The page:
"A main motivating reason for me to do this project was to put the question of Black liberation and Black joy on the map, or put it back on the map. I knew this was a project about freedom and emancipation, but I don’t think anybody realized how deeply it would resonate and connect with people, the reenactors in particular.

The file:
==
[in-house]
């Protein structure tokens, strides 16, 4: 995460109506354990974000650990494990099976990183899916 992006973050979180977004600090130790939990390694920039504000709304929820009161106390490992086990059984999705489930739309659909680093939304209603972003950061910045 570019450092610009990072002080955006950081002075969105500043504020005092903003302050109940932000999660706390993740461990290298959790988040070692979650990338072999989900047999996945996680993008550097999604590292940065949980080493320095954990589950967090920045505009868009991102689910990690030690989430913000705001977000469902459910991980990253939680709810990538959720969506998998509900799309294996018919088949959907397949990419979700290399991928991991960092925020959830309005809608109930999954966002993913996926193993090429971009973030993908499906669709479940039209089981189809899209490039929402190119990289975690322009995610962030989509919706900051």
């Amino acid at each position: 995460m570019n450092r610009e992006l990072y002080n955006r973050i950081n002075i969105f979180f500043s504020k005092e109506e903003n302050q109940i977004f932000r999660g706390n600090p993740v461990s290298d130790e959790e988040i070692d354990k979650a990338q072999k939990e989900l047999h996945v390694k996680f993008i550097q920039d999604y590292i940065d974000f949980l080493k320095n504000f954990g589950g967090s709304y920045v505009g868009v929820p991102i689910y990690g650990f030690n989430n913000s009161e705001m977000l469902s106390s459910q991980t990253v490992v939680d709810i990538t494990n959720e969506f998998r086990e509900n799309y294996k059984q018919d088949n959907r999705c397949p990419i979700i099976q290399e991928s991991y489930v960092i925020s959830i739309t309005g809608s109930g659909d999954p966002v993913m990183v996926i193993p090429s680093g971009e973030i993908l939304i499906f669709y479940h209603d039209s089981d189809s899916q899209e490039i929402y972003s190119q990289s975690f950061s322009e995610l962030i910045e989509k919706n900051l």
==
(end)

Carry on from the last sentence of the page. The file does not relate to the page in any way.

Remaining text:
There was a moment when people, particularly young women, started chanting, 'Ashe, Ashe, Liberté, Liberté.' It was the end of the second day, people had been together for about 30 hours, or 32 hours at that point. And just for some logistical reasons, we got stuck when we first got to New Orleans. And so these people who’ve been together just spontaneously broke out into this chanting and cheering. I always knew that the work would be a success when it was not a Dread Scott project, when it was in the hands of the other reenactors, when they had made it their own. "